Saturday, October 13, 2012

Seven Psychopaths

Yeah, I wasn't expecting this at all. Seven Psychopaths is made by the same guy who brought us In Bruges, and as good as that film was, he completely ups the ante in every way with this one. Seriously, this film took me completely by surprise by just how good it was.

The premise sees us following Colin Farrell as he's trying to write a movie script about seven psychopaths. Only, he doesn't want it to be just any typical film about psychopaths, with lots of gore and violence, he wants to try to approach it from a different angle, a more peaceful angle. But as he writes, his script essentially begins to come to life, as he finds himself in the middle of an ongoing pursuit involving several actual psychopaths, and it's all over a little Shih Tzu.

The writing is very clever, and defies convention at every turn. The film even goes so far as to point out its own flaws, which in the grand scheme actually manages to strengthen the movie as a whole. The dialogue is just so well written, almost like something out of a Tarantino flick. And the way the story plays out, jumping between Farrell's movie script and the real world, was smoothly implemented, very stylized.

I also don't think I've ever laughed so hard at such brutal violence in a film before. This film gets really bloody really quickly, and yet almost every single time a gun is fired and leaves a bloody mess behind, it's done in such a hilarious manner that you can't help but laugh at it. This is a really dark comedy in that sense, but the comedic timing is just spot on throughout.

But more than anything, this film is a showcase of some phenomenal performances from its ensemble. Colin Farrell gives another good outing, but he's really overshadowed by the cast around him. Woody Harrelson was a blast, playing the main antagonist of the movie who is madly in love with his pet dog. And Christopher Walken delivers probably his best performance in years. But the real star of the show was Sam Rockwell, who just killed it in every single scene that he's in. He plays Farrell's crazy best friend, who wants nothing more than to see Farrell succeed in his endeavors, even if it means putting everyone in some ridiculously deadly situations. I mentioned the dialogue of this movie, but Rockwell definitely has the best lines in this thing, and a lot of that really comes down to his awesome delivery. He just gets so into his character, he's just an absolute nut.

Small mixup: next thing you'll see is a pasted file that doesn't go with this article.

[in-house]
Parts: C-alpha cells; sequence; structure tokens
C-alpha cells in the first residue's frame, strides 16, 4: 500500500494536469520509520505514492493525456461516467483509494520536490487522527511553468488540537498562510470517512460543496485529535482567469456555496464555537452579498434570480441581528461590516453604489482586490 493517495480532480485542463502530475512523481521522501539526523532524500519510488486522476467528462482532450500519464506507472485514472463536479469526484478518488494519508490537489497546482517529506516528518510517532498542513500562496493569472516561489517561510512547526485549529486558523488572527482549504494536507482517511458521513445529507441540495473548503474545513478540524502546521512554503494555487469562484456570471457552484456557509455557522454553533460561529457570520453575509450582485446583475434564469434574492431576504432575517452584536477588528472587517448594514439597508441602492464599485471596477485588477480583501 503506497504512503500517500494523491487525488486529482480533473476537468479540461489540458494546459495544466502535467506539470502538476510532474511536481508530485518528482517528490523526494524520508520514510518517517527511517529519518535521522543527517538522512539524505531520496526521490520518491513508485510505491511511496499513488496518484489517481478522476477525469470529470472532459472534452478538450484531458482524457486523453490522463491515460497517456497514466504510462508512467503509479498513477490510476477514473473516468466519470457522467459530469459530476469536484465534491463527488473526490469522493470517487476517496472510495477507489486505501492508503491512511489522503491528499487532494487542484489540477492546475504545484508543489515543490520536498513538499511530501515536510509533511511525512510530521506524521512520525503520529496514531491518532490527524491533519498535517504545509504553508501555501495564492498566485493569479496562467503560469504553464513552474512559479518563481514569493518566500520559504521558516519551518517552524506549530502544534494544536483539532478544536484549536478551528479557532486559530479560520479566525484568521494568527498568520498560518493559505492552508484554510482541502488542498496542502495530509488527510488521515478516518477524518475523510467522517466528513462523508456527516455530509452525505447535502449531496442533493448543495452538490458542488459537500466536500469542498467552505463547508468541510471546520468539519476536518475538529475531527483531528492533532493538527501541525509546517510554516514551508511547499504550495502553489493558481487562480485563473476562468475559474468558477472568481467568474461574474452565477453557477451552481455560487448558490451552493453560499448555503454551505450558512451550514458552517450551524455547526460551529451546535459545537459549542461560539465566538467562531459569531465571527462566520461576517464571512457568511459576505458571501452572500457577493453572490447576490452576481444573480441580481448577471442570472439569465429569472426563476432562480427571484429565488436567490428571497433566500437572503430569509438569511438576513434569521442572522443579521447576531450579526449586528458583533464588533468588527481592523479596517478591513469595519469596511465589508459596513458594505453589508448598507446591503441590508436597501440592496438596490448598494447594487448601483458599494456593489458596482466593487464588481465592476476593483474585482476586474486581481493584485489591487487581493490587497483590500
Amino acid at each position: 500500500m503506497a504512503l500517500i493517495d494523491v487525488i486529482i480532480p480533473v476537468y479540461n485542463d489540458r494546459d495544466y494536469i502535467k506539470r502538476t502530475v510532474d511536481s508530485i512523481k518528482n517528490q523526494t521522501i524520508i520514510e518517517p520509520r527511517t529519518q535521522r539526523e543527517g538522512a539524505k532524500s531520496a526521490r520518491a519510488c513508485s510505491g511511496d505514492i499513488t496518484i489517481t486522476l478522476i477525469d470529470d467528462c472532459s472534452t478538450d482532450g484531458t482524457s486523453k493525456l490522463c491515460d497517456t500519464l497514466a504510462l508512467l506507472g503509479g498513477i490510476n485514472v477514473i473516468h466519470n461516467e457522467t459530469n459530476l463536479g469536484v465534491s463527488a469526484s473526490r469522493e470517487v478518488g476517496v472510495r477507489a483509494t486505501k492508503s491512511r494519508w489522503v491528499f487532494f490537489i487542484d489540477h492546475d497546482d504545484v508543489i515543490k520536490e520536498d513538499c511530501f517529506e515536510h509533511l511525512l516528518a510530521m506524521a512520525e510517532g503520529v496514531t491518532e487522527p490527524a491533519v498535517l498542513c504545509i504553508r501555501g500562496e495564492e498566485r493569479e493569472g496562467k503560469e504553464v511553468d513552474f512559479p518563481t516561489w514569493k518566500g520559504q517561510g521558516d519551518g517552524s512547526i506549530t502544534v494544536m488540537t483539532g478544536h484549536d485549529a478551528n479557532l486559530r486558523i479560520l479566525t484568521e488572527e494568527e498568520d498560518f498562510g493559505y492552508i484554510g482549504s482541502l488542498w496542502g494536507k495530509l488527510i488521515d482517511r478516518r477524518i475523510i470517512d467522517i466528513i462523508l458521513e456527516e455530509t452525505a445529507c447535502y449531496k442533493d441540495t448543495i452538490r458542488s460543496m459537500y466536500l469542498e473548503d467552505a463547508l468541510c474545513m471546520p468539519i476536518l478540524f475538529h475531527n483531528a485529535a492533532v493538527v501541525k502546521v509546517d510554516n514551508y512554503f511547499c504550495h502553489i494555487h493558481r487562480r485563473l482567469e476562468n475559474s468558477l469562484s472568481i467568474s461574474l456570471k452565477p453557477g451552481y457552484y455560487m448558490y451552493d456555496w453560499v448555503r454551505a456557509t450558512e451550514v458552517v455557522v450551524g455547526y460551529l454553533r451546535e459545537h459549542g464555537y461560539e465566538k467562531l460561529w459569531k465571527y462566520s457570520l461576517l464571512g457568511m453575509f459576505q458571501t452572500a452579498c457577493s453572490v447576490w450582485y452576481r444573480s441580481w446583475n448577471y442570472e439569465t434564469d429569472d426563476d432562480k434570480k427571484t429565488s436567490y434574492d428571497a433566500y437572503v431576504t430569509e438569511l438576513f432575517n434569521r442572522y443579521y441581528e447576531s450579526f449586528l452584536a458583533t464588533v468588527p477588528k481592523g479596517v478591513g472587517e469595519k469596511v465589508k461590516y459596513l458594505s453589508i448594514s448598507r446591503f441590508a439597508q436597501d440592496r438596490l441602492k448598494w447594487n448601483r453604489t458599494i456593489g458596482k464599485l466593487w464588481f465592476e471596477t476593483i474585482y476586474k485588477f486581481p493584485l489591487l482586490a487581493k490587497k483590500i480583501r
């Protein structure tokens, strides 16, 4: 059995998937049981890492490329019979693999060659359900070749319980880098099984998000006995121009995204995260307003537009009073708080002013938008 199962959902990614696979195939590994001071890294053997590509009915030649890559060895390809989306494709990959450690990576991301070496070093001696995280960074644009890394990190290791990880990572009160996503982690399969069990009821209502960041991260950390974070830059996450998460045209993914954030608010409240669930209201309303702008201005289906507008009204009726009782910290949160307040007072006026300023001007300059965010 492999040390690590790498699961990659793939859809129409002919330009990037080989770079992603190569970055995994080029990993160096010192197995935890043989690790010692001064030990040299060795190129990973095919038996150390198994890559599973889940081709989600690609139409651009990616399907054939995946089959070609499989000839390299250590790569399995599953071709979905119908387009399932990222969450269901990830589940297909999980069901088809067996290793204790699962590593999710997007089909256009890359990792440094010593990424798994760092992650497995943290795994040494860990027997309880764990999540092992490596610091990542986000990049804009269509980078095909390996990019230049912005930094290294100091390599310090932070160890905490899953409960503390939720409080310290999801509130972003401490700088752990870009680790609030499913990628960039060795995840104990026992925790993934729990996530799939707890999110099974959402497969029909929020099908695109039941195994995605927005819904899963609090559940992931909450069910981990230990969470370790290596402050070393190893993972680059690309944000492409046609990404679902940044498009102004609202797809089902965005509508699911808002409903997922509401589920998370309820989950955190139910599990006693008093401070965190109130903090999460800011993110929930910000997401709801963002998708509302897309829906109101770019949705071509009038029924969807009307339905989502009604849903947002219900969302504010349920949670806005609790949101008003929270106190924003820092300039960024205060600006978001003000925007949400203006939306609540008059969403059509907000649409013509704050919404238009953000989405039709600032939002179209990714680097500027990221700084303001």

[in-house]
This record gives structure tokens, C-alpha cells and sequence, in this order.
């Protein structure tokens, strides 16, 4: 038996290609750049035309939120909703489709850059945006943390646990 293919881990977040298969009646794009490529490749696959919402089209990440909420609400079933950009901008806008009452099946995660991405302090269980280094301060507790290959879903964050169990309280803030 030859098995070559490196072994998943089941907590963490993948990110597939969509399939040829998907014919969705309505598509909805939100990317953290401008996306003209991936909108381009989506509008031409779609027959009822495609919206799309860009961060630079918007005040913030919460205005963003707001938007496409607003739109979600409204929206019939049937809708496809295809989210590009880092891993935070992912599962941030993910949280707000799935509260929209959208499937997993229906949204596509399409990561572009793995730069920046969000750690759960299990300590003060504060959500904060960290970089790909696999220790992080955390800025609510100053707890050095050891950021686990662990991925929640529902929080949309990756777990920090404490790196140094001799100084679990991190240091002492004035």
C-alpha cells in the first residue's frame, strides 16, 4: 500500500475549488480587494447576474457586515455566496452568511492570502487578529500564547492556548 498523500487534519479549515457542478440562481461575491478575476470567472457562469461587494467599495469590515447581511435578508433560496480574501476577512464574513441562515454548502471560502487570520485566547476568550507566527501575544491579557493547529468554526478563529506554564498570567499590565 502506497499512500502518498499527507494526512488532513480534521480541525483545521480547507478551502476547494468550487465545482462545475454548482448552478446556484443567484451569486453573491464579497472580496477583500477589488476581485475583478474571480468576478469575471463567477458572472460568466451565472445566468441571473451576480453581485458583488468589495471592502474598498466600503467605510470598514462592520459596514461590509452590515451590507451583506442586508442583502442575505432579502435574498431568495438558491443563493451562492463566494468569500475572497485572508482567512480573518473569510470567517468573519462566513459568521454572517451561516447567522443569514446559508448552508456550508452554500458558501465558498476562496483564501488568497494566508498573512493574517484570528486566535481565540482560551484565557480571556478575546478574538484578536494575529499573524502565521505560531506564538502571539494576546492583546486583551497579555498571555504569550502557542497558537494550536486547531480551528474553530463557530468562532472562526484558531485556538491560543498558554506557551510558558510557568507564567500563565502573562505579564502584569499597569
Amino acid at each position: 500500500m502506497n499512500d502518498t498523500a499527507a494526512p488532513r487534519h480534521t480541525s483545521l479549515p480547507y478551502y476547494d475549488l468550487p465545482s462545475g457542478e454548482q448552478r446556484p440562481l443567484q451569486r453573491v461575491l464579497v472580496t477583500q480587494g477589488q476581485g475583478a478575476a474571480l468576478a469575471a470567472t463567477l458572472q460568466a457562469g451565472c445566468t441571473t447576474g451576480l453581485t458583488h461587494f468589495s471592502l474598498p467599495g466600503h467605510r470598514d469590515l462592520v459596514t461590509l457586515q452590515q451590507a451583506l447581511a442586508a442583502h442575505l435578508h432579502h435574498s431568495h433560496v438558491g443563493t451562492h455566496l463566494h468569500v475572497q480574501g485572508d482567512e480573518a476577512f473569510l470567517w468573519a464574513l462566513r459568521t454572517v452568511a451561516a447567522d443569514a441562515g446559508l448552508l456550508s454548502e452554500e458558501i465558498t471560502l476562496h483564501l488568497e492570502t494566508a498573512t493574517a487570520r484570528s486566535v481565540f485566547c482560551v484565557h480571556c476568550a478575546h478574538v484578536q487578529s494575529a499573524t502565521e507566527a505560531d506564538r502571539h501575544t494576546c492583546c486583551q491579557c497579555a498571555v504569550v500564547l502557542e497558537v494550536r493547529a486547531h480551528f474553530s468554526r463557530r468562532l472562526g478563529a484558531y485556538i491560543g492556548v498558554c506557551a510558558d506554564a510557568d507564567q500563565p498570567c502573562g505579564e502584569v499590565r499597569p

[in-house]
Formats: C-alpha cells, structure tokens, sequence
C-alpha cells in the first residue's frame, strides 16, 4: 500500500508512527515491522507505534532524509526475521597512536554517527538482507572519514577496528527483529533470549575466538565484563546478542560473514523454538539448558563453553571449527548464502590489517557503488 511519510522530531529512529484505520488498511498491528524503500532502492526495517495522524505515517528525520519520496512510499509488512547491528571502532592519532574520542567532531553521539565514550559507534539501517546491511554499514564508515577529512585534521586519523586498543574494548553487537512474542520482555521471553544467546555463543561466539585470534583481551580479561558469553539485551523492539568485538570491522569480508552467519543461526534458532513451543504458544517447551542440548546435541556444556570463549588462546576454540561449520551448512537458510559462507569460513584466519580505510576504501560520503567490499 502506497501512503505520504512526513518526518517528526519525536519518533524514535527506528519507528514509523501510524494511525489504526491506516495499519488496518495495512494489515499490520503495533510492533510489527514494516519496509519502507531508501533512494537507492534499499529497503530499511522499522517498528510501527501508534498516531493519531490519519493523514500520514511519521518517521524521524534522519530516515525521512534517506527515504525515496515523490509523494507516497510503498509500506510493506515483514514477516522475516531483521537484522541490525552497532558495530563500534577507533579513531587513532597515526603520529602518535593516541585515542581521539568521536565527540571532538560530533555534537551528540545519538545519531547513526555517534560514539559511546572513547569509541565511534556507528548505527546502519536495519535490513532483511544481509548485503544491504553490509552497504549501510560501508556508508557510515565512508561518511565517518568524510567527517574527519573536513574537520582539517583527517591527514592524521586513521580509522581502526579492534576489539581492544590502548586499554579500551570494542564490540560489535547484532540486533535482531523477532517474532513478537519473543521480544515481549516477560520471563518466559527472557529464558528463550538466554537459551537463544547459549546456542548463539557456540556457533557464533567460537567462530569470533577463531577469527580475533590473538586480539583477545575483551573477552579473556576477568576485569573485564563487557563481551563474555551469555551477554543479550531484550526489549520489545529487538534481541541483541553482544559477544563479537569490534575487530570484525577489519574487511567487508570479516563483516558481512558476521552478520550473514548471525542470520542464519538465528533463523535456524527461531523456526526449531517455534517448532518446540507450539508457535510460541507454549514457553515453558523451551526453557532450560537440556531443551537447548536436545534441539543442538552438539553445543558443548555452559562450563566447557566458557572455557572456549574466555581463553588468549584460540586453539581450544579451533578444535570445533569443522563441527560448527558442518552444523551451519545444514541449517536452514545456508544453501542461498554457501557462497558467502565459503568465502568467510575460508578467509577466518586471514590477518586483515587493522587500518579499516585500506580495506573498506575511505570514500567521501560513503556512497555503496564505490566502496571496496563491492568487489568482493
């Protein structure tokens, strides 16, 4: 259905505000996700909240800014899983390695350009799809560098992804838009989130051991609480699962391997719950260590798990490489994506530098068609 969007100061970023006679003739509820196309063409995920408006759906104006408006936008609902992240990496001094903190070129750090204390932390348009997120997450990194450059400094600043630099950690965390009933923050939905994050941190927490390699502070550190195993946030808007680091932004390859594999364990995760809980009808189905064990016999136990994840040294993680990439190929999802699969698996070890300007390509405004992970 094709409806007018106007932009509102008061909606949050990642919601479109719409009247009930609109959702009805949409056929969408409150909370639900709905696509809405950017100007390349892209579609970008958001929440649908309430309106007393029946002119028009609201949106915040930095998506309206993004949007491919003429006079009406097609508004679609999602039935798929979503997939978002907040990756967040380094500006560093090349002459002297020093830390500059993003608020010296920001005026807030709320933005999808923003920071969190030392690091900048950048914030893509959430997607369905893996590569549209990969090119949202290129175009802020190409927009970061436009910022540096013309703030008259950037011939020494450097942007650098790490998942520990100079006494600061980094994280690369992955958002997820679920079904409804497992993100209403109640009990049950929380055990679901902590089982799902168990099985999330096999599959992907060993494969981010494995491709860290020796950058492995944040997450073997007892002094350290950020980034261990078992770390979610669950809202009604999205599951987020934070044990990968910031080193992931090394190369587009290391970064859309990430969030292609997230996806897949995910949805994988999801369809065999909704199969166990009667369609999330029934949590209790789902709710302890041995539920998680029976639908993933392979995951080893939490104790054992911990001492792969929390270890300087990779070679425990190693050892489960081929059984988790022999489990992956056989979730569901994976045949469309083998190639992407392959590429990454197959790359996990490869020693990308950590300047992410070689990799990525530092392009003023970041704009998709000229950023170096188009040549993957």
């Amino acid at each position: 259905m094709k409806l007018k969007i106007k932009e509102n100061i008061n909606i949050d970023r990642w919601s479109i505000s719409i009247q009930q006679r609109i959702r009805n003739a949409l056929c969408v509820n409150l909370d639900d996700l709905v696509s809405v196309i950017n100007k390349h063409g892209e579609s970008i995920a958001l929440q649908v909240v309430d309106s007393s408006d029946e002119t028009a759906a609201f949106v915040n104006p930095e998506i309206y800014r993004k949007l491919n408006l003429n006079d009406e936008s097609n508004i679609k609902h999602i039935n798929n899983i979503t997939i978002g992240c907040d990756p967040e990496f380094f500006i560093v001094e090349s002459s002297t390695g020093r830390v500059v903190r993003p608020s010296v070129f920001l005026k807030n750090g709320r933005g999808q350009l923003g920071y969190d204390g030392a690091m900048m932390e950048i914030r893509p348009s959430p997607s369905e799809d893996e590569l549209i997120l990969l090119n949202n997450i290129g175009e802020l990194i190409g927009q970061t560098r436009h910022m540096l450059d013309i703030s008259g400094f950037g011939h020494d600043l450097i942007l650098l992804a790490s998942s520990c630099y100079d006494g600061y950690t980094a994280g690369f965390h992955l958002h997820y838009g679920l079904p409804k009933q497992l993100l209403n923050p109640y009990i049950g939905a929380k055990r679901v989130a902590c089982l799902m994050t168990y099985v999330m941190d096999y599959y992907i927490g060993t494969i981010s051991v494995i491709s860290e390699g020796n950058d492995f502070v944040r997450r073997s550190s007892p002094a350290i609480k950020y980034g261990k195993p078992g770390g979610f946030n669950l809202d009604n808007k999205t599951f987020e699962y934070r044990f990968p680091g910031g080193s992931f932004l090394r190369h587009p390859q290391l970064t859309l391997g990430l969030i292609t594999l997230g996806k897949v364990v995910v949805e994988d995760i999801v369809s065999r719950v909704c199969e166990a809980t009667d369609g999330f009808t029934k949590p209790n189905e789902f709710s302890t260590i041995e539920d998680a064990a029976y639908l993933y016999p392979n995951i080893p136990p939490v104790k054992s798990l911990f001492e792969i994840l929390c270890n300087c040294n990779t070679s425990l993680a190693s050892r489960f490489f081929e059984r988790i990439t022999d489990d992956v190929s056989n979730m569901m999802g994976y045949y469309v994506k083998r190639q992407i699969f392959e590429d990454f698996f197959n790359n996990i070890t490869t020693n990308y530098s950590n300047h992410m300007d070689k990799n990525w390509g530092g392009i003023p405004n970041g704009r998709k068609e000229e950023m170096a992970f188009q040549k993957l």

Seriously, Rockwell deserves an award for his performance. And in fact, I really hope that this film doesn't go overlooked come awards season, because this was definitely a legitimately great movie, and one that deserves some recognition. From start to finish, this film impressed, and everything gets tied neatly together by the movie's end. So yeah, this definitely shouldn't go missed.


  1. This review is the truth. It has layers.

  2. Good review Chris. Such an unpredictable, funny, and dark tale that only gets more entertaining as it goes along. It's not as near-perfect as In Bruges, but still a whole of fun all the same.

  3. Thanks, Dan. :) Upon further reflection, In Bruges does outdo this film in the dramatical aspect, though overall, I personally feel this was the better movie. Still, both are great either way!

  4. From your review, this movie looks promising. I watched a preview on TV and it looked like fun, too! I'll put it in my list for future viewing pleasures :)

  5. Cool, I think you'd probably like it. :)